AUSTIN, TX – After nearly eight hours of debate and votes on about 70 amendments, the Senate passed House Bill 3, the chief school finance reform legislation, late Monday evening. The Senate’s version of the plan includes a $5,000 across-the-board pay raise for teachers and librarians, full-day pre-K for eligible children, merit pay for teachers, outcomes-based funding tied to statewide standardized testing, a school property tax rate compression of 10 cents per $100 of taxable value, and a property tax revenue growth cap at 2.5 percent.

Previously, the Senate Education Committee voted out a version of the bill which included plans for long-term property tax relief. One of those plans to make up for the lost income to public education was a 1 cent sales tax increase to buy down property taxes.   

Sensing the difficulty of passing a plan tied to a sales tax swap proposal which would only benefit the wealthiest Texans, Chair of the Education Committee and the bill’s author, Larry Taylor (R-Friendswood), removed the contingency language from the bill on the floor.

Also removed in the bill is the $10,000 increase in the homestead exemption.

With the help of a Senate revenue working group, the Tax Reduction and Excellence in Education (TREE) Fund replaced the sales tax swap in an adopted amendment by Senator Kirk Watson (D-Austin). The revenue for this fund includes $2.3 billion a year in existing oil and gas severance taxes from the Rainy Day Fund, increased transfer from the Available School Fund which gets revenue from the Permanent School Fund, and future sales tax collections from online purchases with third party vendors, which is expected to provide $300 million a year.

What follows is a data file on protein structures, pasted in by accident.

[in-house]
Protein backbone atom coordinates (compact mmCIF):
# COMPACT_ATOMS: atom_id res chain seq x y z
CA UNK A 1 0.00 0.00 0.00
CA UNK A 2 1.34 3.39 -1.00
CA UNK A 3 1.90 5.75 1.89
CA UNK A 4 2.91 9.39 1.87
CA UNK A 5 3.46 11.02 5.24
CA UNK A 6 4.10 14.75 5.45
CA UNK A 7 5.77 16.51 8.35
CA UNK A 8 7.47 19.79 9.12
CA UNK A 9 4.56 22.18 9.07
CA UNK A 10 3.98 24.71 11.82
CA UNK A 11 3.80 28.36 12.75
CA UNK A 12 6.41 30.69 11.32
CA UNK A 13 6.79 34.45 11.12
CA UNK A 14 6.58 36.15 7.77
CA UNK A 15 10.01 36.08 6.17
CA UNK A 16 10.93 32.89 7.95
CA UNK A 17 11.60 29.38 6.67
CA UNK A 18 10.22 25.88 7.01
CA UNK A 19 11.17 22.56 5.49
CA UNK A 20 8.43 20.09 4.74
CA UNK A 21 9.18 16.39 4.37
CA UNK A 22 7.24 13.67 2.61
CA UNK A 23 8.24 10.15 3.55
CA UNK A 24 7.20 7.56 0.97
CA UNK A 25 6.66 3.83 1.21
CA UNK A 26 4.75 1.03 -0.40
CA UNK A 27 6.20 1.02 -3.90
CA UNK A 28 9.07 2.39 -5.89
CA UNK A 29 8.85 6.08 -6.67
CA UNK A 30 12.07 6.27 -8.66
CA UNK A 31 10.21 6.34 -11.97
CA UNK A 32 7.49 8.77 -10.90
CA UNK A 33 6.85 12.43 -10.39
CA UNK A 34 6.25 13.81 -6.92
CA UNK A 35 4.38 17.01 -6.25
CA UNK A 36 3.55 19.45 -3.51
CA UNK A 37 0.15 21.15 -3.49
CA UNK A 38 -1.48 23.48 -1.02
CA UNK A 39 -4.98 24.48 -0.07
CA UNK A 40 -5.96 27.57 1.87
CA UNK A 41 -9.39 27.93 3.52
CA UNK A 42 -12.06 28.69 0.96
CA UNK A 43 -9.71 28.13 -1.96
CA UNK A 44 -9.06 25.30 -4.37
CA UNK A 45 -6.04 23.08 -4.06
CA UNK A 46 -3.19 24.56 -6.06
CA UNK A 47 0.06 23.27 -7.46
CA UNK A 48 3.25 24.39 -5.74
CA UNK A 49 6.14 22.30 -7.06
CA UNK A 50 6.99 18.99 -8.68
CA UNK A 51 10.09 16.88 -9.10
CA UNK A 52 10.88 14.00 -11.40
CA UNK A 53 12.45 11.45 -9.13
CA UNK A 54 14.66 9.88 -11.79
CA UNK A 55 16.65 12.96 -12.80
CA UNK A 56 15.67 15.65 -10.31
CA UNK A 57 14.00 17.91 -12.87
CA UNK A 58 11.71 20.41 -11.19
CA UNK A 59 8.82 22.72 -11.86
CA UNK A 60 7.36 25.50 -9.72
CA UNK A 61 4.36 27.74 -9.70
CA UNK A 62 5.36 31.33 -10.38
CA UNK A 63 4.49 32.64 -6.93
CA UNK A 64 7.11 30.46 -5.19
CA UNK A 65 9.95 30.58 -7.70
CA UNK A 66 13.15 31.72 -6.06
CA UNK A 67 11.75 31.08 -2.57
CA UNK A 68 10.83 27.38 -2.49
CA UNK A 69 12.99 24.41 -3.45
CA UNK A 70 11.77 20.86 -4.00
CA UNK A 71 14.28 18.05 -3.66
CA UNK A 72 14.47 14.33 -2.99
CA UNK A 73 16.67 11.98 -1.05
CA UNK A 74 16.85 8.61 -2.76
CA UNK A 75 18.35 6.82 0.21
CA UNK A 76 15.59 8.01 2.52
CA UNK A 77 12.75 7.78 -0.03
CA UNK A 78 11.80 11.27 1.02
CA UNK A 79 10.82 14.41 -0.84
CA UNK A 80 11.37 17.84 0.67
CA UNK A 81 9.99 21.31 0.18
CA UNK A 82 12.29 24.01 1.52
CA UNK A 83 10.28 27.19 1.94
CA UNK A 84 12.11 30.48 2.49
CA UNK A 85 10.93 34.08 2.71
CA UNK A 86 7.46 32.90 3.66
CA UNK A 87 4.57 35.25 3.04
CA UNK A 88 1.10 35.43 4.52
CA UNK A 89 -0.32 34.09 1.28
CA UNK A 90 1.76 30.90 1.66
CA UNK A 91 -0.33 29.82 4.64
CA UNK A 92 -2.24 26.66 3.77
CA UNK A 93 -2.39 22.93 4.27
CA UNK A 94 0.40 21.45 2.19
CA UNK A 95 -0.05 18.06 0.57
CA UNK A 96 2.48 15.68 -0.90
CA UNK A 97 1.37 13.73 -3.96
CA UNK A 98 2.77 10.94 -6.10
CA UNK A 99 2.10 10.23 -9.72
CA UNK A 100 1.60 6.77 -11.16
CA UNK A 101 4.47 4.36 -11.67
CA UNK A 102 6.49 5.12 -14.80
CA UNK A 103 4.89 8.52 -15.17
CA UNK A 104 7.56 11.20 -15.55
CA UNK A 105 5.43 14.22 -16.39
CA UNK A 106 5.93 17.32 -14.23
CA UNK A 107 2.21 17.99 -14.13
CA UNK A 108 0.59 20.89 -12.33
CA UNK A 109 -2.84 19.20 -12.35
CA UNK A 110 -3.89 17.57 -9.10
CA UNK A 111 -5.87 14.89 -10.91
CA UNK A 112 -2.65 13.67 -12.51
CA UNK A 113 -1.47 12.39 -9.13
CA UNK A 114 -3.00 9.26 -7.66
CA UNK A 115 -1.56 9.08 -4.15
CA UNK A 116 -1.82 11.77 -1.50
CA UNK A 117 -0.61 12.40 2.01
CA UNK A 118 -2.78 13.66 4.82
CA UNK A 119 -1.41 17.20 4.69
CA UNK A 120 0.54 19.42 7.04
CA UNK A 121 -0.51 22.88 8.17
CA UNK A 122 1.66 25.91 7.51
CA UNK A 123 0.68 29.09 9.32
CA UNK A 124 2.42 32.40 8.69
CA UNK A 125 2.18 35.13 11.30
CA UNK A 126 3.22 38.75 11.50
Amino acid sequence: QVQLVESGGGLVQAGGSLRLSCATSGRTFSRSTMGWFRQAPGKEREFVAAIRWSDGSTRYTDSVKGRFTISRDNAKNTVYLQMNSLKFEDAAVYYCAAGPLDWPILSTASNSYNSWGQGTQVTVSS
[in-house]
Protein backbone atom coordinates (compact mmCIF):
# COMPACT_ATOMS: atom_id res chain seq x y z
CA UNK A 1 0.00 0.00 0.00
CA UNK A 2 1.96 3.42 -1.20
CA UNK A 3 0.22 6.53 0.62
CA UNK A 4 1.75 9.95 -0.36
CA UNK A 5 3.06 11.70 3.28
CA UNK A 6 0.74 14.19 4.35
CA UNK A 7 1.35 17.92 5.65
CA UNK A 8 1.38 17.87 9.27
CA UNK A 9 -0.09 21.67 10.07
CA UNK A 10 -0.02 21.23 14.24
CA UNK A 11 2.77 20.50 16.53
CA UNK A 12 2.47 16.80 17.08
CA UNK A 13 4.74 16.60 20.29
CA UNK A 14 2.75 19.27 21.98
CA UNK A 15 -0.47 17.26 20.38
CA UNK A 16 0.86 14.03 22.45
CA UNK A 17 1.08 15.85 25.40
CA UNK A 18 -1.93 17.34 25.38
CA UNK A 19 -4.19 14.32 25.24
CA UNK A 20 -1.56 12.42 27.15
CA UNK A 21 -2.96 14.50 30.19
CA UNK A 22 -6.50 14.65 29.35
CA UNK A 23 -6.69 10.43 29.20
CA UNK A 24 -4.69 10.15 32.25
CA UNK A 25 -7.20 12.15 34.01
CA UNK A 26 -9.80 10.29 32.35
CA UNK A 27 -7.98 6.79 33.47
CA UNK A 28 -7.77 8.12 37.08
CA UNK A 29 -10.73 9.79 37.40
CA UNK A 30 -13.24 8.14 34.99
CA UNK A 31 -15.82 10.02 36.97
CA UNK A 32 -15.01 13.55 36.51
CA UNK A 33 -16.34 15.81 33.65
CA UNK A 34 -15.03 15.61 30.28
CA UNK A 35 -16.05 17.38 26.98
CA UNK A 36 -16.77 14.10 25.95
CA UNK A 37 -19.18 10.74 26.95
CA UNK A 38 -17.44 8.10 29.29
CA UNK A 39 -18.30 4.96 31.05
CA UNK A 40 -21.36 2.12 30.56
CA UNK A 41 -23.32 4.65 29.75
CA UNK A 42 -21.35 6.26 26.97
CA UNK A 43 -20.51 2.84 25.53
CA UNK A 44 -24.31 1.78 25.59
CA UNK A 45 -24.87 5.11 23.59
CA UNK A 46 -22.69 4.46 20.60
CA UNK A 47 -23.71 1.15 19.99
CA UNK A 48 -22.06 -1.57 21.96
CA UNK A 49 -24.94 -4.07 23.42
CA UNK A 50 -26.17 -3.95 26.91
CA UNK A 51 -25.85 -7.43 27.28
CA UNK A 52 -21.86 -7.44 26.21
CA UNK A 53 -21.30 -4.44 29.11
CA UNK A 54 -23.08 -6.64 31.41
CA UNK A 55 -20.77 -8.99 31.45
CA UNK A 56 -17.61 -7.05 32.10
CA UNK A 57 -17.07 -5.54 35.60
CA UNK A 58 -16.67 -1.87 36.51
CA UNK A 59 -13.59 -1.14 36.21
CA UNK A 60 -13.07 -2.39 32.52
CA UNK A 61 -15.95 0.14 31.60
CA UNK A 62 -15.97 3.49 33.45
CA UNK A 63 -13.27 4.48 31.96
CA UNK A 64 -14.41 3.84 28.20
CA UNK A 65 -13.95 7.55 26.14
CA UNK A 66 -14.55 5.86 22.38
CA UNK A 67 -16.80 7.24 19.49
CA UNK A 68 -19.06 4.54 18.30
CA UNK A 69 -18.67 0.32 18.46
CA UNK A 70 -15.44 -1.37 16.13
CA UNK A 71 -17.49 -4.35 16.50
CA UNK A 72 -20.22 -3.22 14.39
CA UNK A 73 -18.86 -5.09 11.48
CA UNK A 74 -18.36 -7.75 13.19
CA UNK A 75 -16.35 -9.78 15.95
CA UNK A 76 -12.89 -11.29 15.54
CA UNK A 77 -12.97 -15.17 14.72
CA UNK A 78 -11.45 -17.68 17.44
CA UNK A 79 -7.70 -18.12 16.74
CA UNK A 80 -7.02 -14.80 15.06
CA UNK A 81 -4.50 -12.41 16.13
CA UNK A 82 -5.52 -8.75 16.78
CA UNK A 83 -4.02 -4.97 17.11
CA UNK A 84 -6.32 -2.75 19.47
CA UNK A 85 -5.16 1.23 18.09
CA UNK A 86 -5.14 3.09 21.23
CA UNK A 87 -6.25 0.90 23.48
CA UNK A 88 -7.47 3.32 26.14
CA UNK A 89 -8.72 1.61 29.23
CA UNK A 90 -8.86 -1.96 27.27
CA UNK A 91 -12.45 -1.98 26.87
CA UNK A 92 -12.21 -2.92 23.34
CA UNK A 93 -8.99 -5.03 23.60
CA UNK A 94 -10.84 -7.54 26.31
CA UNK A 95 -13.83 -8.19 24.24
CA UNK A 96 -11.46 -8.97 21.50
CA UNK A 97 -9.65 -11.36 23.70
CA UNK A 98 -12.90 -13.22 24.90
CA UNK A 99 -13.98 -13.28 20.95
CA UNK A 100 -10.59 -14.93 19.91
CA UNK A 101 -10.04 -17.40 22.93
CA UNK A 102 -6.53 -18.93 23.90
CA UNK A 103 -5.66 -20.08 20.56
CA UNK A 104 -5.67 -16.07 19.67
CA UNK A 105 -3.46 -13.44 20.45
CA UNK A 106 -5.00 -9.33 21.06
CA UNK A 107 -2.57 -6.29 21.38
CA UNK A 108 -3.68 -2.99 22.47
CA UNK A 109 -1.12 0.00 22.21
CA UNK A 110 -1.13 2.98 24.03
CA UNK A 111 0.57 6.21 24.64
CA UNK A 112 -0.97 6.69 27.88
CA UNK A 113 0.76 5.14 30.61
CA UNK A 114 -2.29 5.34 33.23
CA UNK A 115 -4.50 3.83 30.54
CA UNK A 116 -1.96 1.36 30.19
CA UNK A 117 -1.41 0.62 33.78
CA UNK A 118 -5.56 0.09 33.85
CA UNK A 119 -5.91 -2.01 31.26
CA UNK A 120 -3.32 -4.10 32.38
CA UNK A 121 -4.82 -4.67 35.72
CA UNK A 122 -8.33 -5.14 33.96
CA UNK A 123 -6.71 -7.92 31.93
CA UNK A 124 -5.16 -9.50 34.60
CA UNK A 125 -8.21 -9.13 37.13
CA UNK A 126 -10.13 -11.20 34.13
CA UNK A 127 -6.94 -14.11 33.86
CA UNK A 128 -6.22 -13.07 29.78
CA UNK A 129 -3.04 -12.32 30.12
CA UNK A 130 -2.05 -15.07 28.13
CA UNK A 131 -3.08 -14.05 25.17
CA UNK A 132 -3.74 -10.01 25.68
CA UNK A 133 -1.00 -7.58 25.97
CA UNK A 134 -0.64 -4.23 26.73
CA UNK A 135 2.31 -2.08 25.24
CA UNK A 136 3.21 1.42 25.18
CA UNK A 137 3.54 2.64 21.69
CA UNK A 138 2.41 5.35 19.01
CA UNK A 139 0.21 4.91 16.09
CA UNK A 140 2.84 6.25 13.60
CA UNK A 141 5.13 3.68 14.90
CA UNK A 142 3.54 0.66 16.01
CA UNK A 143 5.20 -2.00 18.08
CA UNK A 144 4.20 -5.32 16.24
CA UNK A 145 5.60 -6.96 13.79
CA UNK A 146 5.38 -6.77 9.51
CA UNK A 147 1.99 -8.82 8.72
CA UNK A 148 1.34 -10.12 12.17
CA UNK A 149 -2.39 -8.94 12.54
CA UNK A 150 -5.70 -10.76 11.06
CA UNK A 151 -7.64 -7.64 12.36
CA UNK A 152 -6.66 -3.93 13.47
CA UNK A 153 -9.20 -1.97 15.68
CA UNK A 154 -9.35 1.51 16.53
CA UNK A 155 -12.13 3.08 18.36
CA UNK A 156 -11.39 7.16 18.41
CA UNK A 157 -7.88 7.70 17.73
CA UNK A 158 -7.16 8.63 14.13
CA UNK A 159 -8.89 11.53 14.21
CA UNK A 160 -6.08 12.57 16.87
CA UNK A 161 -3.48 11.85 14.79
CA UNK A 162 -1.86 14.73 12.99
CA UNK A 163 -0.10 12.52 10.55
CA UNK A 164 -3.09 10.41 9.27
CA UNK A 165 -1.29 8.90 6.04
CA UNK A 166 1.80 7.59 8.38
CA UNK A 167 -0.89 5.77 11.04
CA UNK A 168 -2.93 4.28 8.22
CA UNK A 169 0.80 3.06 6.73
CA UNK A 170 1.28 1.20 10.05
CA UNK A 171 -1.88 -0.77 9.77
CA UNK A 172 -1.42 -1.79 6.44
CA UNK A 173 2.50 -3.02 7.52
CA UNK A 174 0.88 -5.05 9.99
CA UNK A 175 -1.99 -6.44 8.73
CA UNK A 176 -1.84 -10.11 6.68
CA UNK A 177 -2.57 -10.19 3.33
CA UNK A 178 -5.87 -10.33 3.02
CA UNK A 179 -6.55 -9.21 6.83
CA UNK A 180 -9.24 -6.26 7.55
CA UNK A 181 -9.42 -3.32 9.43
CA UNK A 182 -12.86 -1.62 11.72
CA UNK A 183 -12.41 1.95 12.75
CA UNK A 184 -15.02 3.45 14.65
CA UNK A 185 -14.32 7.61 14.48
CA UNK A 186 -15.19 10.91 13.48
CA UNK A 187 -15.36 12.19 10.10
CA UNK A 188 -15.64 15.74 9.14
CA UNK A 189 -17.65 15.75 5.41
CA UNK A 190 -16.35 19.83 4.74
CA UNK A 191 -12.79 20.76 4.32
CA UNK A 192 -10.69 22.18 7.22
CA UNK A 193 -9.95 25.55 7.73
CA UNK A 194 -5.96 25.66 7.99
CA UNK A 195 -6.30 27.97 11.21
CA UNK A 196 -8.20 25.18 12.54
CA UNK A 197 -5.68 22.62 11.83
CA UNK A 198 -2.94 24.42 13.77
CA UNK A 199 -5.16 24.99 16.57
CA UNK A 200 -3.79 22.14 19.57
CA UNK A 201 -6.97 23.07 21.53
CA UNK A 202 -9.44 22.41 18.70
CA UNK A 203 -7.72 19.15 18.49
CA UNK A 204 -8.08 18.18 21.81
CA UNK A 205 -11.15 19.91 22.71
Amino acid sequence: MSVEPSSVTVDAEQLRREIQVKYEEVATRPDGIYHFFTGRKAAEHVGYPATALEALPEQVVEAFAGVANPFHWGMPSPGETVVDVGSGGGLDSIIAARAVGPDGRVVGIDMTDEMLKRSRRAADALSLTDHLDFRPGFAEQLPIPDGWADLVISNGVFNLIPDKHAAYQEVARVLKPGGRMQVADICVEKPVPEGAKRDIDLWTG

Multiple amendments offered to add other school employees in the raise failed. There was an amendment by Senator Beverly Powell (D-Burleson) to repeal the outcomes-based funding provision of the bill. It too failed in a nearly party line vote with Senator Kel Seliger (R-Amarillo) joining the Senate Democrats in favor. A few of the amendments which succeeded included one to require the state pay for alternative testing used by school districts for merit pay and another to reduce the percentage of the STAAR test in the criteria used in merit pay.

Other amendments to increase the special education funding and bilingual funding allotments failed. There was, however, an amendment passed that proposes requiring a state advisory committee study how to fix the way the state funds special education. It appears there is little appetite for legislators to reform and improve special education funding this session until after TEA’s “Corrective Action Plan” gets approved by the federal government, resolving Texas’ violations of federal law to maintain adequate special education funding. 

One amendment by Senator Jane Nelson (R-Flower Mound) to add back in the gifted and talented allotment in the school finance formula succeeded.

Another amendment that succeeded was bringing back the small and midsize school district allotment that was repealed in the version of the bill which passed the House and the version which passed the Senate Education Committee.

Twenty-six Senators voted for the bill, two Senators, Brandon Creighton (R-Conroe) and Charles Schwertner (R-Georgetown), voted against the bill and three Senators, Paul Bettencourt (R-Houston), Angela Paxton (R-McKinney) and Bob Hall (R-Edgewood), abstained.

The bill now heads back to the House to see if they approve of the Senate’s changes, which is unlikely. It will then head to a conference committee of both House and Senate members to iron out the details.

The story will be updated with more details on the amended version of HB3 which received Senate passage when it gets released by the Texas Legislature.